HBM2 Vs. GDDR6: Tradeoffs In DRAM

Experts at the Table, part 1: Choices vary depending upon application, cost and the need for capacity and bandwidth, but the number of options is confusing.


Semiconductor Engineering sat down to talk about new DRAM options and considerations with Frank Ferro, senior director of product management at Rambus; Marc Greenberg, group director for product marketing at Cadence; Graham Allan, senior product marketing manager for DDR PHYs at Synopsys; and Tien Shiah, senior manager for memory marketing at Samsung Electronics. What follows are excerpts of that conversation.

SE: What are the big challenges in memory today?

L-R: Frank Ferro, Graham Allan, Tien Shiah, Marc Greenberg. Photo credit: Semiconductor Engineering/Susan Rambo

Ferro: The main ones are latency and bandwidth, and those haven’t changed very much. But the key difference now is that we’re seeing a swing back from where we had plenty of bandwidth and the compute was the bottleneck to where memory is the bottleneck again. That has given rise to a number of different technologies. HBM basically came out of nowhere a couple years ago, and now GDDR is showing up on everyone’s radar. To some extent we’re still at the mercy of the memory vendors because we’re building physical layers based on their specs and the JEDEC specs. But architecturally, we are looking at ways to innovate. That’s the next step.

Allan: Our customers are faced with a large array of choices, and if you fit into the category of someone who doesn’t need a vanilla interface and you have something that can be challenging or a relatively high-bandwidth requirement, you’re left with all these choices and you don’t know which one to go for. It’s a very difficult market to navigate when you’re not one of the major CPU vendors because you don’t get a lot of insight from the DRAM vendors. There are a lot of secrets in the memory market, such as how much does a DRAM cost. You can find out what DDR4 costs in very large volumes, but if you want to know what HBM or GDDR6 sell for, you can’t get that answer. And it changes every month, because DRAM prices fluctuate quite a bit. One of our main activities is walking customers through all of these different choices and what the tradeoffs are.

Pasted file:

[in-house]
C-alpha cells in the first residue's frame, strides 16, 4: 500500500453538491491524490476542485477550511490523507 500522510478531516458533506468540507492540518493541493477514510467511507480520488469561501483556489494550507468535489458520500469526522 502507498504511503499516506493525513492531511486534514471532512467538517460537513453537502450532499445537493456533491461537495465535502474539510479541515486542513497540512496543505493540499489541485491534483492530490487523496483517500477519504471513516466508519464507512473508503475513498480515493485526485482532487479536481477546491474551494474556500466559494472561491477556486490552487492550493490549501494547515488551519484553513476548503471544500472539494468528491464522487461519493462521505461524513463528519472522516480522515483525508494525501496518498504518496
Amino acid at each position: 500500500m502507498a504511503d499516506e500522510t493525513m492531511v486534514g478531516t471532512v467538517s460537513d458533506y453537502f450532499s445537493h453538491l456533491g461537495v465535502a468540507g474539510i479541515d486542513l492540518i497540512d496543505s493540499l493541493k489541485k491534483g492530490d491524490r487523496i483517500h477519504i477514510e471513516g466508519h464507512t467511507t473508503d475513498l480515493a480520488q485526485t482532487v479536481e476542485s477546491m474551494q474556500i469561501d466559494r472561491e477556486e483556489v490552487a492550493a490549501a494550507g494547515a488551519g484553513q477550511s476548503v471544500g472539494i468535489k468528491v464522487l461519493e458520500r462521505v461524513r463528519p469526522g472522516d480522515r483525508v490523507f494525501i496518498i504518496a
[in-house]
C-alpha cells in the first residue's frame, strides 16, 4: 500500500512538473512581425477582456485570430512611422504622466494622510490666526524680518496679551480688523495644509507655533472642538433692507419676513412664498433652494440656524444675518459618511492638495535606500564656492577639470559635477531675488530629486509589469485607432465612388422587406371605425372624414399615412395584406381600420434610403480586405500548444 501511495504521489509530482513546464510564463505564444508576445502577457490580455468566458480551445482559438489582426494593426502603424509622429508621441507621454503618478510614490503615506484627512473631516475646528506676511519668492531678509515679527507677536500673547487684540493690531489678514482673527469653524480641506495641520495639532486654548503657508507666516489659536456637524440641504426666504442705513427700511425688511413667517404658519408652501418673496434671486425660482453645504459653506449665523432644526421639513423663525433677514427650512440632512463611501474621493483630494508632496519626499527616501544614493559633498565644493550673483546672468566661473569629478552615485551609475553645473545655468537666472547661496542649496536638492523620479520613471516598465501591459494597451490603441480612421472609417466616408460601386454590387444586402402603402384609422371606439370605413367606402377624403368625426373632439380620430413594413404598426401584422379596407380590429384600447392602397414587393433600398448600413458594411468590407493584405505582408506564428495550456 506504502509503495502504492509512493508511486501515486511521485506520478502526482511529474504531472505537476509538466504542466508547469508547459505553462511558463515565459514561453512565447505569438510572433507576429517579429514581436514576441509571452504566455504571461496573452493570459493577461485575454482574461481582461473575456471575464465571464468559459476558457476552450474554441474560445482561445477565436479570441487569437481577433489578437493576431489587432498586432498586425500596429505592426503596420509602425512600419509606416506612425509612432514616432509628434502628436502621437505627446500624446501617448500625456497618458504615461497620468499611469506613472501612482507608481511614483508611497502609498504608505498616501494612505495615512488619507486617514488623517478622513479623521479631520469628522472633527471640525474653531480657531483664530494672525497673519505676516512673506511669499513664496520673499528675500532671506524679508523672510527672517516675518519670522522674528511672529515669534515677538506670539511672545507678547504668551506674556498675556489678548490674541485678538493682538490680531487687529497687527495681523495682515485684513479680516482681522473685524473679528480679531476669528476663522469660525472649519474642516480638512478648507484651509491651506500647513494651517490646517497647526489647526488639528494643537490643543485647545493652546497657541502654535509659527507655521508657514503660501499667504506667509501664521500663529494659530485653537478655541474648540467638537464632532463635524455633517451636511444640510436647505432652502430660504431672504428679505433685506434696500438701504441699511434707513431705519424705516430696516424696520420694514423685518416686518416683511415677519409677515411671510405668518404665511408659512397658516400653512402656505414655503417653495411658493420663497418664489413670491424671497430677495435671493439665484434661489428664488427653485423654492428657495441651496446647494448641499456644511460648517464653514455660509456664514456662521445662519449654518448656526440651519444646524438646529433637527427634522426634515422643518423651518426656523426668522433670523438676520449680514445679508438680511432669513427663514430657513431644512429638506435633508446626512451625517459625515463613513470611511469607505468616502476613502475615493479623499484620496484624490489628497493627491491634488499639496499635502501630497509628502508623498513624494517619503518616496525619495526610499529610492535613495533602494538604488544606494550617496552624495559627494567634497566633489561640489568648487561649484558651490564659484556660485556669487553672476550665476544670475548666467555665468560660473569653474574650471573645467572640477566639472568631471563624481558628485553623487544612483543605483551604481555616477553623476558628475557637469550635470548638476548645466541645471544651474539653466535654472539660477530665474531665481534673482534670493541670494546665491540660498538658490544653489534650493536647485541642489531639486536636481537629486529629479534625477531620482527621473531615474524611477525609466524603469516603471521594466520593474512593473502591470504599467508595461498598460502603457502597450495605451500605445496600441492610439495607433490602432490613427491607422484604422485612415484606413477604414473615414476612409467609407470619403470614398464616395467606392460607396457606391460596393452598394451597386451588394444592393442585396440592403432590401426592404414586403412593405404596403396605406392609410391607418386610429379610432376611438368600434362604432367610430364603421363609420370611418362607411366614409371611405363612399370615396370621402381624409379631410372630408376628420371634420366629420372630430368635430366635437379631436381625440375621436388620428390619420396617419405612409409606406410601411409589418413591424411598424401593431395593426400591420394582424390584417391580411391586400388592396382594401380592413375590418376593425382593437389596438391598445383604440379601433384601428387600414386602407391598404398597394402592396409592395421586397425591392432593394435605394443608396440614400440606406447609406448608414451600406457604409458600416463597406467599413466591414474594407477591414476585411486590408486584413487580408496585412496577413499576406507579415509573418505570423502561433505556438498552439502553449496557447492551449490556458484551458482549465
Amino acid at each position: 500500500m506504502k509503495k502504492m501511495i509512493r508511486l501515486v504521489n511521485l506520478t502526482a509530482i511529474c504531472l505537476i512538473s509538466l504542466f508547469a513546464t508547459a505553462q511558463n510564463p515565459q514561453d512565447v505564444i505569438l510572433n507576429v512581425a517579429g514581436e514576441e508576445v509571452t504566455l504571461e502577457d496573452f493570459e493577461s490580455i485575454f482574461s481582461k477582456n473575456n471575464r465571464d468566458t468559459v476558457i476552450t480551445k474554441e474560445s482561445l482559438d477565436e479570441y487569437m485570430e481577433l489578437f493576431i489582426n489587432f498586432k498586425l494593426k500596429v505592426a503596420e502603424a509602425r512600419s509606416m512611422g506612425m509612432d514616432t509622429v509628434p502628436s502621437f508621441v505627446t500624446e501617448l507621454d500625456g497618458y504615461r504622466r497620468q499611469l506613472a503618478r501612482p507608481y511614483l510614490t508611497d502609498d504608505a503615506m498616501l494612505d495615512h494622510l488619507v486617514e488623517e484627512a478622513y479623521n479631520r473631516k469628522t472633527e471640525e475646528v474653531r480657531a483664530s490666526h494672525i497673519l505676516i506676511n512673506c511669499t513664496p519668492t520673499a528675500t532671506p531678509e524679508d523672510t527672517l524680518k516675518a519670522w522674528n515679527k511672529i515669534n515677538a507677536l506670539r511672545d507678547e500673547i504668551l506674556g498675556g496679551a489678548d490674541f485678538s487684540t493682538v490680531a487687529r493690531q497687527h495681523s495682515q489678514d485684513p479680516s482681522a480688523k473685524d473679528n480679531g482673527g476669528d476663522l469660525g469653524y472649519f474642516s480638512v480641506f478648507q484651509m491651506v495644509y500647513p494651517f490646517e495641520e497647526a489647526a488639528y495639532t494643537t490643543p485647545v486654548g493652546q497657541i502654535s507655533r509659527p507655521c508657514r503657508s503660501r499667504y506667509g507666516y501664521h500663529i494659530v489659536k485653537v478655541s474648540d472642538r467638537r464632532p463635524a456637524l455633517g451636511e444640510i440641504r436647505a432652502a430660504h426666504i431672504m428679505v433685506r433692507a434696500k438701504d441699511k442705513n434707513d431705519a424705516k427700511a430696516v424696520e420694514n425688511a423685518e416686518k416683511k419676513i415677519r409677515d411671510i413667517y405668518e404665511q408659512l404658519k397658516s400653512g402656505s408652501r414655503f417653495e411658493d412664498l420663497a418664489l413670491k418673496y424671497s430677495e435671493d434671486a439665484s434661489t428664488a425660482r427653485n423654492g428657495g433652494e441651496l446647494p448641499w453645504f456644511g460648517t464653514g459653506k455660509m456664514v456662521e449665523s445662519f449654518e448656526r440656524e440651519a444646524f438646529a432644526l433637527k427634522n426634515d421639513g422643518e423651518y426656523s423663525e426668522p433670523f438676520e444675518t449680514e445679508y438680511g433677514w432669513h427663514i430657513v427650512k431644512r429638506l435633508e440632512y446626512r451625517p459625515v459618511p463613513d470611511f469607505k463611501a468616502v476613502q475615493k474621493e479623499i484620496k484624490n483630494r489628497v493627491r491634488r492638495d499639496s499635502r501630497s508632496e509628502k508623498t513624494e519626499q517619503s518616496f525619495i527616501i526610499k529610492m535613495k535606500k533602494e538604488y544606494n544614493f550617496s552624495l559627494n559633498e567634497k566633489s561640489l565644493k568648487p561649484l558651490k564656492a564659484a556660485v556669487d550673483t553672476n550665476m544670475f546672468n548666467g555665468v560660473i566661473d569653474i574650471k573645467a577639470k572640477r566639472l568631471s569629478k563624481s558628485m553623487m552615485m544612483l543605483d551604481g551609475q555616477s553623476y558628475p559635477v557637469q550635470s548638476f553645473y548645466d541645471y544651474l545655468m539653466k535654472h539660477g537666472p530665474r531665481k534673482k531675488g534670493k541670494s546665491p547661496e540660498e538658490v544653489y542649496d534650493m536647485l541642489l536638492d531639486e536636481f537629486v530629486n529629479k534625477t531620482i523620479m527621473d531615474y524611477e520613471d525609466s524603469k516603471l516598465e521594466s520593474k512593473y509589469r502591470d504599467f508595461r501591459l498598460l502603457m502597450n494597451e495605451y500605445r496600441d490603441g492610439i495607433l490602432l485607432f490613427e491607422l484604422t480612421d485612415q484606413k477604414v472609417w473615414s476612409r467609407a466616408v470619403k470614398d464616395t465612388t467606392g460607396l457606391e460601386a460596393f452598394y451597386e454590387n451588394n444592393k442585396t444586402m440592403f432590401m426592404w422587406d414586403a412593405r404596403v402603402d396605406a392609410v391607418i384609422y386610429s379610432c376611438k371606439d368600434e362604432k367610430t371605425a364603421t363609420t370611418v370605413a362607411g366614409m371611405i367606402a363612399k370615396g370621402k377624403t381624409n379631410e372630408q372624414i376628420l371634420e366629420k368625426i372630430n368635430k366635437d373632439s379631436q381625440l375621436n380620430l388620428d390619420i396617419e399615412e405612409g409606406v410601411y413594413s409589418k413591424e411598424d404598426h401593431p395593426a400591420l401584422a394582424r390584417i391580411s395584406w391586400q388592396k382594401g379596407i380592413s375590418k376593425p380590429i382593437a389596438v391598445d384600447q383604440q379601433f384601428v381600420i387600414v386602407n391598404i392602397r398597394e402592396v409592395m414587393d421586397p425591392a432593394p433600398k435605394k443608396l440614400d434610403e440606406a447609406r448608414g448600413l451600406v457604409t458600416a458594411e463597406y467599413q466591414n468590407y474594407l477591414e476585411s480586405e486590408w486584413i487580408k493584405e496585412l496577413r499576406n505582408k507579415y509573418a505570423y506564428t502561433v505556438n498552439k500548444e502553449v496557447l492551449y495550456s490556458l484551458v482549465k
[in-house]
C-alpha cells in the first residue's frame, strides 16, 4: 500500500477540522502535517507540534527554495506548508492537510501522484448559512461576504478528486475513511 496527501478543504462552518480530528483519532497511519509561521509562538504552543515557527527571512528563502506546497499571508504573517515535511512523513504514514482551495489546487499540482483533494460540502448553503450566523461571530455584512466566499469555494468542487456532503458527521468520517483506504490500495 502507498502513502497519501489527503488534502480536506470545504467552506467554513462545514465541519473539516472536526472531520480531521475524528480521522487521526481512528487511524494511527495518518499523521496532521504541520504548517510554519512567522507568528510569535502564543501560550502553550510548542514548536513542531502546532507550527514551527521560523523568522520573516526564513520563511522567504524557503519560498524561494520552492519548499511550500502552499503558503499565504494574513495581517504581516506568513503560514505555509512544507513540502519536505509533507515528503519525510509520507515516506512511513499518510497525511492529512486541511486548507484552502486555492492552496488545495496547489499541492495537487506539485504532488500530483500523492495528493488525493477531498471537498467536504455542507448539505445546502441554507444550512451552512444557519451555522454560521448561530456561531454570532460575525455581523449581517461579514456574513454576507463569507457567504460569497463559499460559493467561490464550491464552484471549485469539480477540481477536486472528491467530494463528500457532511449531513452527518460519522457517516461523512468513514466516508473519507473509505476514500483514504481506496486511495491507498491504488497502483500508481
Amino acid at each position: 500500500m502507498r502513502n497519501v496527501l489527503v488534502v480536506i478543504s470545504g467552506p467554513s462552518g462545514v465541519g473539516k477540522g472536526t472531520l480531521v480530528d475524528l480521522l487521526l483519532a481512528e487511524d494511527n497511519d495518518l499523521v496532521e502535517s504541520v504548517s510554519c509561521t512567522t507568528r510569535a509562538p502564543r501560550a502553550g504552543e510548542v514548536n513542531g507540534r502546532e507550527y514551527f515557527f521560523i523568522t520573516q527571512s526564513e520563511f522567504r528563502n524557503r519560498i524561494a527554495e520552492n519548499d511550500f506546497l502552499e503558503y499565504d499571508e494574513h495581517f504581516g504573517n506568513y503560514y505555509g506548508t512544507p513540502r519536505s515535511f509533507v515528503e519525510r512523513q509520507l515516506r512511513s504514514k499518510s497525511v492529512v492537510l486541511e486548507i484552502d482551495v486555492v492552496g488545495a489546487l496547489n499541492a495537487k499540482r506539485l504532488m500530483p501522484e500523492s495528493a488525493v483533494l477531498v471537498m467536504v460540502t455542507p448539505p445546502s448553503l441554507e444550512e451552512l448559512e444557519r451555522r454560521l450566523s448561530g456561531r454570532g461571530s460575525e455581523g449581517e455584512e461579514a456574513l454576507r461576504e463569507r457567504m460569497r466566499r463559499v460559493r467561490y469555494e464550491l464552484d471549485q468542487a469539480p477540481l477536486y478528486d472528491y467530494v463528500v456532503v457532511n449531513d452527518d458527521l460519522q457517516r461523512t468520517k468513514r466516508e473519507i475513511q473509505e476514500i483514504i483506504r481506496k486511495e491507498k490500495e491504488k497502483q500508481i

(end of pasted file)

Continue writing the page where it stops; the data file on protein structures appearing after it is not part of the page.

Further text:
Shiah: There’s an exponential increase in terms of the amount of data that is being processed. If you look at what we’ve gone through in terms of computers, we started with a single computer and then we connected those to the Internet, and then we moved to everyone essentially carrying a computer in their pocket. Now we’re in this AI wave. This transition to AI has happened faster than previous waves, and with each wave we’ve seen the exponential growth in the amount of data. So we’ve been accumulating data because storage is cheap. The key now is being able to process that data. The companies that can make sense of that data are going to be the ones that are successful. The big cloud guys initially have accumulated a lot of data and they are using AI to process it. Enterprises are trying to do that now, as well. But if you use a roofline model to determine whether applications are compute- or memory-constrained, the AI applications are being constrained by memory bandwidth. To address that, we’re seeing a lot of interesting in HBM. We’ve seen orders of magnitude growth in revenue in HBM.

Greenberg: The diversity of different memory choices is causing people to struggle. I have customers that come to me that say, ‘I’d really like to go to GDDR6, or maybe LPDDR5 or HBM2. We try to guide them. For the server-based equipment, they’re choosing two on the same die. I’ve seen people with DDR5 and HBM2 or GDDR6 on the same die. There was a time where the memory industry focused on two memory types, DDR and LPDDR. GDDR was out there, but only for graphics and a a small number of other applications. All of those products are now stepping outside of their boundaries. GDDR is stepping far out of its graphics origin. LPDDR is stepping far outside of mobile power memory. We see a lot of overlap and confusion.